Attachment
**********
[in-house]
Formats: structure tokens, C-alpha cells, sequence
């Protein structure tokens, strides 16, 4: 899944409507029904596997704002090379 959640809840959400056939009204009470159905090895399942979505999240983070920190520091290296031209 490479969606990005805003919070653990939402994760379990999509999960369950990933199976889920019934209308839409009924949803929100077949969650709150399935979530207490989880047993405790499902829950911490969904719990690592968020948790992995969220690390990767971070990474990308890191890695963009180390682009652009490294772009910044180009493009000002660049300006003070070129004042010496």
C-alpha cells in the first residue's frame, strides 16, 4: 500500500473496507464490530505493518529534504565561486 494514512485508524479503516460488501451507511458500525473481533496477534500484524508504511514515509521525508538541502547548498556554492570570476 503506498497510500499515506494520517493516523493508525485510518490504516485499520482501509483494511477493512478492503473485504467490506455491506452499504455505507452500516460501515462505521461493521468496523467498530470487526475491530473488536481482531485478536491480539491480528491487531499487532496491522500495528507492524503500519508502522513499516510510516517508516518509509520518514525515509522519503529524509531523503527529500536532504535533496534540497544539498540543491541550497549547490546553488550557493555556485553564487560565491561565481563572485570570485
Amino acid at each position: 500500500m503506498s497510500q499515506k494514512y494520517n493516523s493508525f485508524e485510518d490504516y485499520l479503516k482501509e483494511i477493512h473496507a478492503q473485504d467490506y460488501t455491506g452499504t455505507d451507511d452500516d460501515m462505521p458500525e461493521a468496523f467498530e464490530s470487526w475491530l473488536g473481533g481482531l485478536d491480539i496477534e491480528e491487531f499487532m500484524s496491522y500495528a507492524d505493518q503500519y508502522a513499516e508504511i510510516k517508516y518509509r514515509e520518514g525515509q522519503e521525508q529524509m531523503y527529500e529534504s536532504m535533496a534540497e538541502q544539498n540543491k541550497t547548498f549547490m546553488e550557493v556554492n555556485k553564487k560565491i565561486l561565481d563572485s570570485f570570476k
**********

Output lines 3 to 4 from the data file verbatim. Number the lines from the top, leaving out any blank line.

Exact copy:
């Protein structure tokens, strides 16, 4: 899944409507029904596997704002090379 959640809840959400056939009204009470159905090895399942979505999240983070920190520091290296031209 490479969606990005805003919070653990939402994760379990999509999960369950990933199976889920019934209308839409009924949803929100077949969650709150399935979530207490989880047993405790499902829950911490969904719990690592968020948790992995969220690390990767971070990474990308890191890695963009180390682009652009490294772009910044180009493009000002660049300006003070070129004042010496």
C-alpha cells in the first residue's frame, strides 16, 4: 500500500473496507464490530505493518529534504565561486 494514512485508524479503516460488501451507511458500525473481533496477534500484524508504511514515509521525508538541502547548498556554492570570476 503506498497510500499515506494520517493516523493508525485510518490504516485499520482501509483494511477493512478492503473485504467490506455491506452499504455505507452500516460501515462505521461493521468496523467498530470487526475491530473488536481482531485478536491480539491480528491487531499487532496491522500495528507492524503500519508502522513499516510510516517508516518509509520518514525515509522519503529524509531523503527529500536532504535533496534540497544539498540543491541550497549547490546553488550557493555556485553564487560565491561565481563572485570570485